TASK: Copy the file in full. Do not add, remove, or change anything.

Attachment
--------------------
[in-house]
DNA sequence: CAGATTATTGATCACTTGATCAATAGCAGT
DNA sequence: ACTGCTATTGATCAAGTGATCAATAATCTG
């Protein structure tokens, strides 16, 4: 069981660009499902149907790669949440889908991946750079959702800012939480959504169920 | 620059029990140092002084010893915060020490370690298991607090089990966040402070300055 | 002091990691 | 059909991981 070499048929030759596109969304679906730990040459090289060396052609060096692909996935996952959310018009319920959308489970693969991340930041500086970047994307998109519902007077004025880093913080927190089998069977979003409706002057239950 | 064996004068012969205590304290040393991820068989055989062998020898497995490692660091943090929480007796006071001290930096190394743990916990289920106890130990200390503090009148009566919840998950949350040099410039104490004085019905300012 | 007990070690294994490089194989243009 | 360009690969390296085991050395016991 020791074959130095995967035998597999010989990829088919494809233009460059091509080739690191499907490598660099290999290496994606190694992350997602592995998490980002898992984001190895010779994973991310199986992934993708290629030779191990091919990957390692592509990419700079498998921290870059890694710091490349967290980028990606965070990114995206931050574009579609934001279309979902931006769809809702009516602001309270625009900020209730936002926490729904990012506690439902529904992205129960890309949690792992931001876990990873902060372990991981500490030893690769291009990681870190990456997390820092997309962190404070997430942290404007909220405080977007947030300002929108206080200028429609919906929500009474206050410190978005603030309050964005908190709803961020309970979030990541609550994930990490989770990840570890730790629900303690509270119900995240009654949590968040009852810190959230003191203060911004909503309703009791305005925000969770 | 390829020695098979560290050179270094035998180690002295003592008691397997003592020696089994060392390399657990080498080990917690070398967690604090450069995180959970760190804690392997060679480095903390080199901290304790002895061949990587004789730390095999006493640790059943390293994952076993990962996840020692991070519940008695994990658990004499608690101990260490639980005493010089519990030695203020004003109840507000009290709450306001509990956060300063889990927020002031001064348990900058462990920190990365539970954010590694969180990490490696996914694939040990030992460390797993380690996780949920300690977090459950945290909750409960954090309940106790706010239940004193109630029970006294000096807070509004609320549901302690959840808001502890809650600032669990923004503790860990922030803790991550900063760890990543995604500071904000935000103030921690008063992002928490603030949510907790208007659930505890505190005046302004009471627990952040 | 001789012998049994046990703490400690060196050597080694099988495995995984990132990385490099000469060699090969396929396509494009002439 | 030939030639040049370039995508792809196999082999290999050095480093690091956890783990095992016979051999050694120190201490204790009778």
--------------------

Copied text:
[in-house]
DNA sequence: CAGATTATTGATCACTTGATCAATAGCAGT
DNA sequence: ACTGCTATTGATCAAGTGATCAATAATCTG
């Protein structure tokens, strides 16, 4: 069981660009499902149907790669949440889908991946750079959702800012939480959504169920 | 620059029990140092002084010893915060020490370690298991607090089990966040402070300055 | 002091990691 | 059909991981 070499048929030759596109969304679906730990040459090289060396052609060096692909996935996952959310018009319920959308489970693969991340930041500086970047994307998109519902007077004025880093913080927190089998069977979003409706002057239950 | 064996004068012969205590304290040393991820068989055989062998020898497995490692660091943090929480007796006071001290930096190394743990916990289920106890130990200390503090009148009566919840998950949350040099410039104490004085019905300012 | 007990070690294994490089194989243009 | 360009690969390296085991050395016991 020791074959130095995967035998597999010989990829088919494809233009460059091509080739690191499907490598660099290999290496994606190694992350997602592995998490980002898992984001190895010779994973991310199986992934993708290629030779191990091919990957390692592509990419700079498998921290870059890694710091490349967290980028990606965070990114995206931050574009579609934001279309979902931006769809809702009516602001309270625009900020209730936002926490729904990012506690439902529904992205129960890309949690792992931001876990990873902060372990991981500490030893690769291009990681870190990456997390820092997309962190404070997430942290404007909220405080977007947030300002929108206080200028429609919906929500009474206050410190978005603030309050964005908190709803961020309970979030990541609550994930990490989770990840570890730790629900303690509270119900995240009654949590968040009852810190959230003191203060911004909503309703009791305005925000969770 | 390829020695098979560290050179270094035998180690002295003592008691397997003592020696089994060392390399657990080498080990917690070398967690604090450069995180959970760190804690392997060679480095903390080199901290304790002895061949990587004789730390095999006493640790059943390293994952076993990962996840020692991070519940008695994990658990004499608690101990260490639980005493010089519990030695203020004003109840507000009290709450306001509990956060300063889990927020002031001064348990900058462990920190990365539970954010590694969180990490490696996914694939040990030992460390797993380690996780949920300690977090459950945290909750409960954090309940106790706010239940004193109630029970006294000096807070509004609320549901302690959840808001502890809650600032669990923004503790860990922030803790991550900063760890990543995604500071904000935000103030921690008063992002928490603030949510907790208007659930505890505190005046302004009471627990952040 | 001789012998049994046990703490400690060196050597080694099988495995995984990132990385490099000469060699090969396929396509494009002439 | 030939030639040049370039995508792809196999082999290999050095480093690091956890783990095992016979051999050694120190201490204790009778």